To enforce this prohibition, the legislation creates a new federal cause of action for any federal candidate whose voice or likeness appears in, or who is the subject of, materially deceptive AI-generated content distributed in violation of the act. Any actions brought under the act would be given scheduling precedence under the Federal Rules of Civil Procedure, and federal candidates would be entitled to injunctive or other equitable relief prohibiting further distribution, damages against those who distributed the content at issue, and attorney fees, following clear and convincing evidence that a violation had occurred. 

The bill would empower federal candidates to address some of the worst threats of deepfake misinformation that would almost certainly meet the definition of defamation and, therefore, be outside the realm of First Amendment-protected speech. But the bill would also empower the censorship of political speech, not just by candidates and campaigns but also by ordinary people. The Supreme Court has repeatedly and appropriately affirmed that political speech occupies the “highest rung on the hierarchy of First Amendment values,” recognizing that unfettered speech about public matters is a core democratic value. Moreover, falsehoods that fall short of defamation, perjury, or fraud are generally protected by the First Amendment, including those generated by artificial intelligence. The bill’s broad sweep into political speech even by ordinary citizens, its focus on public figures who must meet the higher “actual malice” standard to succeed on a defamation claim, and its application to the distribution (rather than creation) of relevant content without any showing of harm raise several constitutional and policy questions. 

Consider, for example, a realistic, AI-generated video of former President Trump verbalizing a written post that he made to Truth Social criticizing President Biden and his policies. If the Biden campaign distributed the above video as part of a fundraising plea, the bill would give rise to a cause of action requiring a clear and convincing demonstration that the content was materially deceptive and that a reasonable person viewing the content would believe it accurately exhibited the appearance or actions of a federal candidate (here, former President Trump). Thus, a suit by the former President against the Biden campaign likely would turn on the “materiality” of the deception inherent to the video, despite it conveying words actually written by former President Trump that do not defame or otherwise harm him.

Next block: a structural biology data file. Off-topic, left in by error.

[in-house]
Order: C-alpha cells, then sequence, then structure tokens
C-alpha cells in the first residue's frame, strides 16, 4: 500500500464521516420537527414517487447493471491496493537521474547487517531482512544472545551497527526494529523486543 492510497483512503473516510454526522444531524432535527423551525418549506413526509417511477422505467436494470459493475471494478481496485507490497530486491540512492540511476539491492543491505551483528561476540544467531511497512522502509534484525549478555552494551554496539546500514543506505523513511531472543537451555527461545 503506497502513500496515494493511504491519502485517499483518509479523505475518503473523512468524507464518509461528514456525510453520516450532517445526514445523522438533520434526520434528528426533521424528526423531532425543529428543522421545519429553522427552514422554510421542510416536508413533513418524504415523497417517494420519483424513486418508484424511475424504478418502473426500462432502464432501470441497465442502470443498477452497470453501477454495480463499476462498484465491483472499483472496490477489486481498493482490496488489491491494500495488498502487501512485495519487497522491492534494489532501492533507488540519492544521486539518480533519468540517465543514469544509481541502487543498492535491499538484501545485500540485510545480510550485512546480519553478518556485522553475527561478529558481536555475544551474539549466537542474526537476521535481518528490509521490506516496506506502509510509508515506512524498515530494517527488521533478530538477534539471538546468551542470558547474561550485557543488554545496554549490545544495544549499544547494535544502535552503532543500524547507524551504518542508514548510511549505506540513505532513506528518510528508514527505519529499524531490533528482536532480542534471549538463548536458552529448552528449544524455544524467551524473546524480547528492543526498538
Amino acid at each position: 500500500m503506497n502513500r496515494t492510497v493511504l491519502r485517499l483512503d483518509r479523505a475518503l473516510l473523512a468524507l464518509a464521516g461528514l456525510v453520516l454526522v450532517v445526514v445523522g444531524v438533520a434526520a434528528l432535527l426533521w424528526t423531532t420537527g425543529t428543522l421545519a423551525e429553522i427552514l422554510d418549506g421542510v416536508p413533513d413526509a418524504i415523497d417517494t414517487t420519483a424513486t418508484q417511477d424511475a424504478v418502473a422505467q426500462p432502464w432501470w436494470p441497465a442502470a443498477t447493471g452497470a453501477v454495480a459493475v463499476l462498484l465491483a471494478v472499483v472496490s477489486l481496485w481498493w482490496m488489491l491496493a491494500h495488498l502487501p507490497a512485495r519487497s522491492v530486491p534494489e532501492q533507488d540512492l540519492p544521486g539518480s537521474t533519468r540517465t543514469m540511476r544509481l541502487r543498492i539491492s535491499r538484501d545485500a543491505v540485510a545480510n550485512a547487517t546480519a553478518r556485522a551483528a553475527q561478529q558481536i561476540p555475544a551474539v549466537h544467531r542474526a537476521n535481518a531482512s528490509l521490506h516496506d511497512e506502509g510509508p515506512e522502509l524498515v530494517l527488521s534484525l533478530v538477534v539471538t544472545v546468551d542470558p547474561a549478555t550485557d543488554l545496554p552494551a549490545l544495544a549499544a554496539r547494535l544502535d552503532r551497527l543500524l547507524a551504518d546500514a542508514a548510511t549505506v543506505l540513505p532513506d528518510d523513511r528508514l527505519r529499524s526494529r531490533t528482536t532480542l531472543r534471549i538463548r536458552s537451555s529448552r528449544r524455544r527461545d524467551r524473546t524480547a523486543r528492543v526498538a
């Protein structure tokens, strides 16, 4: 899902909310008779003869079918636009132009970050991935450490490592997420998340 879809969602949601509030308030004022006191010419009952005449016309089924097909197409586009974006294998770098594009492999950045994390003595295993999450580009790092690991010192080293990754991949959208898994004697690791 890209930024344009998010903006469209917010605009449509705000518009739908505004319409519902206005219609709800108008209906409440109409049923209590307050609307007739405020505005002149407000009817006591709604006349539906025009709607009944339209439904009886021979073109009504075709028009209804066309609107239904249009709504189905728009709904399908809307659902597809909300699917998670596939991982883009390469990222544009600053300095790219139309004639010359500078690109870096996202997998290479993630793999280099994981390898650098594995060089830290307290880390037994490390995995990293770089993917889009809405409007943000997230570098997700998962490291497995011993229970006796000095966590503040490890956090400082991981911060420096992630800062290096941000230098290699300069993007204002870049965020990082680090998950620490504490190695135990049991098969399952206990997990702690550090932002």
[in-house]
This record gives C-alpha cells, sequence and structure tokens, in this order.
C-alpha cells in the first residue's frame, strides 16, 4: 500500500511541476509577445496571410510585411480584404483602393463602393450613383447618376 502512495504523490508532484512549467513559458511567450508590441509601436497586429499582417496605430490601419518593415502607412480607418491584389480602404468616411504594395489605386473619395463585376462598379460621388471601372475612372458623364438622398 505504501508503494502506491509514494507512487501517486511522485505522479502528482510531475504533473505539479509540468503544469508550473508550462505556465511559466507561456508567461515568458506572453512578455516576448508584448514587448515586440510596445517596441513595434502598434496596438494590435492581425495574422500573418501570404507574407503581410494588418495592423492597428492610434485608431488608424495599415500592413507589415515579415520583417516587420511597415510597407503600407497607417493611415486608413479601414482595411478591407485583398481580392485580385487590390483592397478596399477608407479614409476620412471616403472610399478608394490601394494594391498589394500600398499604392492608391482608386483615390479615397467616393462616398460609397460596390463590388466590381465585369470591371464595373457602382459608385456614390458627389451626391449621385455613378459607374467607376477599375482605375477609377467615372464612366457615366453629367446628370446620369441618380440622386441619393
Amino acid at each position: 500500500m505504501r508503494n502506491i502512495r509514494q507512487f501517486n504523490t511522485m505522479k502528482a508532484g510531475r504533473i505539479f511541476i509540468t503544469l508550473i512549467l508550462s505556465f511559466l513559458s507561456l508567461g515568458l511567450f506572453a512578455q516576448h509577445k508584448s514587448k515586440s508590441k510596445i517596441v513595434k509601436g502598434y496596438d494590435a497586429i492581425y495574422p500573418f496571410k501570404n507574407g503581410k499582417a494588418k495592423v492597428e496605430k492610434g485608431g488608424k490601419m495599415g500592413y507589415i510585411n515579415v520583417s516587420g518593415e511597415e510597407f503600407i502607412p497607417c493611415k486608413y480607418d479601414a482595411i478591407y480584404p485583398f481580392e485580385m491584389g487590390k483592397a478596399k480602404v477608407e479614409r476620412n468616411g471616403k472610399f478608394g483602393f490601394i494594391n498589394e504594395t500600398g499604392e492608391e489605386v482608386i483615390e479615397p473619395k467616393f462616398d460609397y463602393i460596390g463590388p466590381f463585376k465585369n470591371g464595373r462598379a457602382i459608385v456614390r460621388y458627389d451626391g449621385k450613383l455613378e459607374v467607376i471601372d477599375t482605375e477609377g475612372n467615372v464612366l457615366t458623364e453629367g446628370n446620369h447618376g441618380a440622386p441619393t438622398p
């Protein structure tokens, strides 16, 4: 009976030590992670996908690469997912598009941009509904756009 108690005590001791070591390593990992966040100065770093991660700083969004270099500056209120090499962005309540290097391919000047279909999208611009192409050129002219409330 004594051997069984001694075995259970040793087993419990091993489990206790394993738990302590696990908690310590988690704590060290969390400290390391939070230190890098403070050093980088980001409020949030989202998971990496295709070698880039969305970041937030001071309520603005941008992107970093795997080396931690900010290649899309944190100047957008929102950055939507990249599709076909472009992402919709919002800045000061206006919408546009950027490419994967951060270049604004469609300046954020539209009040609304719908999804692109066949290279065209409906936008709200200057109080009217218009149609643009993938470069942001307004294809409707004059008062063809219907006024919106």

If a court found the video “materially” deceptive, the legislation could empower the censorship of non-defamatory, First Amendment-protected political speech. Even if a court did not ultimately interpret materiality so broadly, the ambiguity may incentivize some candidates to try to silence similar speech they dislike. The former President could also sue a private citizen who posted the video on social media knowing the video falsely depicted the former President, as well as the social media provider itself if it had the requisite knowledge and a court interpreted the legislation as overriding Section 230, even though such an interpretation would be against the weight of current precedent. 

The bill also would empower federal candidates to sue to take down content even if they are merely the “subject of” materially-deceptive AI, even if their voice or likeness does not appear in the content. If interpreted broadly to only require mention of a candidate, the legislation seemingly could also empower President Biden to seek injunctive relief to prohibit distribution of the same video, merely because he is the “subject of” a potentially deceptive piece of AI content, again without a showing of harm. Even without such an expansive interpretation, however, permitting lawsuits from candidates who are merely the “subject of” materially deceptive AI against anyone who might distribute it, including everyday social media users, could have the effect of chilling private people’s political speech.

In neither of these cases would either President Biden or former President Trump have been defamed by any standard. The bill could nevertheless permit either candidate to silence First Amendment-protected speech that is AI-generated and deceptive but not necessarily harmful. 

As currently drafted, the legislation’s ambiguity would encourage strategic litigation to silence participation in public debate, potentially silencing not just federal candidates but also critics, journalists, and regular citizens simply participating in public discourse. A well-financed federal candidate, irked by First Amendment-protected criticism, could use ambiguities regarding materiality, whether a candidate was truly the “subject of” a depiction, and the legislation’s potentially unclear interaction with Section 230 to sue or threaten to sue a private citizen or platform. Even if the claim was without merit, the threat of a lawsuit would be enough to cause many people to self-silence and to cause litigation-wary platforms to censor the speech, threatening everyone’s ability to participate in public discourse. Modifications to the bill, such as requiring a showing of defamation prior to silencing speech would lessen strategic litigation incentives to ensure that the bill is only directed at constitutionally proscribable content.